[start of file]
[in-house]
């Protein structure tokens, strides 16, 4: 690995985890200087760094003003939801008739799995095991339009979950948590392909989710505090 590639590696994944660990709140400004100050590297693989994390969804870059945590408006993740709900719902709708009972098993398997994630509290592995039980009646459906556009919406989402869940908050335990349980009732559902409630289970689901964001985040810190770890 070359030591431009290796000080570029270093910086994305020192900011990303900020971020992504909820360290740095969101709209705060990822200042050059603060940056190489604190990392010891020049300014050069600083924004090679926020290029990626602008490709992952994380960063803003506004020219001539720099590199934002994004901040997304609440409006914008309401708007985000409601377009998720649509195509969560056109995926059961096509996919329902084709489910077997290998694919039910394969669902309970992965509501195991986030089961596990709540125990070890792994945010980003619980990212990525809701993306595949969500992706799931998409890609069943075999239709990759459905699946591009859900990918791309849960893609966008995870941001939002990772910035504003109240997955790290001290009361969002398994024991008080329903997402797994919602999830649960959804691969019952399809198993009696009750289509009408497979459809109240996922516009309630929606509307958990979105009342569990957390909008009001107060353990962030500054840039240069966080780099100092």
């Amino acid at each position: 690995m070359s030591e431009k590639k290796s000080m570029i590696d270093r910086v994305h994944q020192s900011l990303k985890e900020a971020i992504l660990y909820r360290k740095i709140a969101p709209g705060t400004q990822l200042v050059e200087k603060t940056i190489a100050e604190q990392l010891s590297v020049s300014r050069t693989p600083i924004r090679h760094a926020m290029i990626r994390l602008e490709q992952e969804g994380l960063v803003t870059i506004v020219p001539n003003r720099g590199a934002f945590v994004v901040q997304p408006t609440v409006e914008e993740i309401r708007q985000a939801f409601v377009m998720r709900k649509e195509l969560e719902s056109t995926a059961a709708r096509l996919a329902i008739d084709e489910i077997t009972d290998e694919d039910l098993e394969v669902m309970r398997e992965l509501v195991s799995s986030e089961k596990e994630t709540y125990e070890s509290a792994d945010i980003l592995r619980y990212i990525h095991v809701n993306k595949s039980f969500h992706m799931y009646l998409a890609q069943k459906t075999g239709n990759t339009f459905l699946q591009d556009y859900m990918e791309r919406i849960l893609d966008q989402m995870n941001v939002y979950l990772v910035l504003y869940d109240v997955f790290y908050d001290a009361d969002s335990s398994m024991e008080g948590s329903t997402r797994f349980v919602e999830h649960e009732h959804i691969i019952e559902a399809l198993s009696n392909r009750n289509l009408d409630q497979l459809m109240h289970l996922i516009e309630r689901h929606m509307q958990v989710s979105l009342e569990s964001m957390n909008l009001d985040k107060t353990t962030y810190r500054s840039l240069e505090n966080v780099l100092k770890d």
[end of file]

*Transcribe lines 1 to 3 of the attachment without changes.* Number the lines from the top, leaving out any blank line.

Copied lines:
[in-house]
């Protein structure tokens, strides 16, 4: 690995985890200087760094003003939801008739799995095991339009979950948590392909989710505090 590639590696994944660990709140400004100050590297693989994390969804870059945590408006993740709900719902709708009972098993398997994630509290592995039980009646459906556009919406989402869940908050335990349980009732559902409630289970689901964001985040810190770890 070359030591431009290796000080570029270093910086994305020192900011990303900020971020992504909820360290740095969101709209705060990822200042050059603060940056190489604190990392010891020049300014050069600083924004090679926020290029990626602008490709992952994380960063803003506004020219001539720099590199934002994004901040997304609440409006914008309401708007985000409601377009998720649509195509969560056109995926059961096509996919329902084709489910077997290998694919039910394969669902309970992965509501195991986030089961596990709540125990070890792994945010980003619980990212990525809701993306595949969500992706799931998409890609069943075999239709990759459905699946591009859900990918791309849960893609966008995870941001939002990772910035504003109240997955790290001290009361969002398994024991008080329903997402797994919602999830649960959804691969019952399809198993009696009750289509009408497979459809109240996922516009309630929606509307958990979105009342569990957390909008009001107060353990962030500054840039240069966080780099100092």
């Amino acid at each position: 690995m070359s030591e431009k590639k290796s000080m570029i590696d270093r910086v994305h994944q020192s900011l990303k985890e900020a971020i992504l660990y909820r360290k740095i709140a969101p709209g705060t400004q990822l200042v050059e200087k603060t940056i190489a100050e604190q990392l010891s590297v020049s300014r050069t693989p600083i924004r090679h760094a926020m290029i990626r994390l602008e490709q992952e969804g994380l960063v803003t870059i506004v020219p001539n003003r720099g590199a934002f945590v994004v901040q997304p408006t609440v409006e914008e993740i309401r708007q985000a939801f409601v377009m998720r709900k649509e195509l969560e719902s056109t995926a059961a709708r096509l996919a329902i008739d084709e489910i077997t009972d290998e694919d039910l098993e394969v669902m309970r398997e992965l509501v195991s799995s986030e089961k596990e994630t709540y125990e070890s509290a792994d945010i980003l592995r619980y990212i990525h095991v809701n993306k595949s039980f969500h992706m799931y009646l998409a890609q069943k459906t075999g239709n990759t339009f459905l699946q591009d556009y859900m990918e791309r919406i849960l893609d966008q989402m995870n941001v939002y979950l990772v910035l504003y869940d109240v997955f790290y908050d001290a009361d969002s335990s398994m024991e008080g948590s329903t997402r797994f349980v919602e999830h649960e009732h959804i691969i019952e559902a399809l198993s009696n392909r009750n289509l009408d409630q497979l459809m109240h289970l996922i516009e309630r689901h929606m509307q958990v989710s979105l009342e569990s964001m957390n909008l009001d985040k107060t353990t962030y810190r500054s840039l240069e505090n966080v780099l100092k770890d």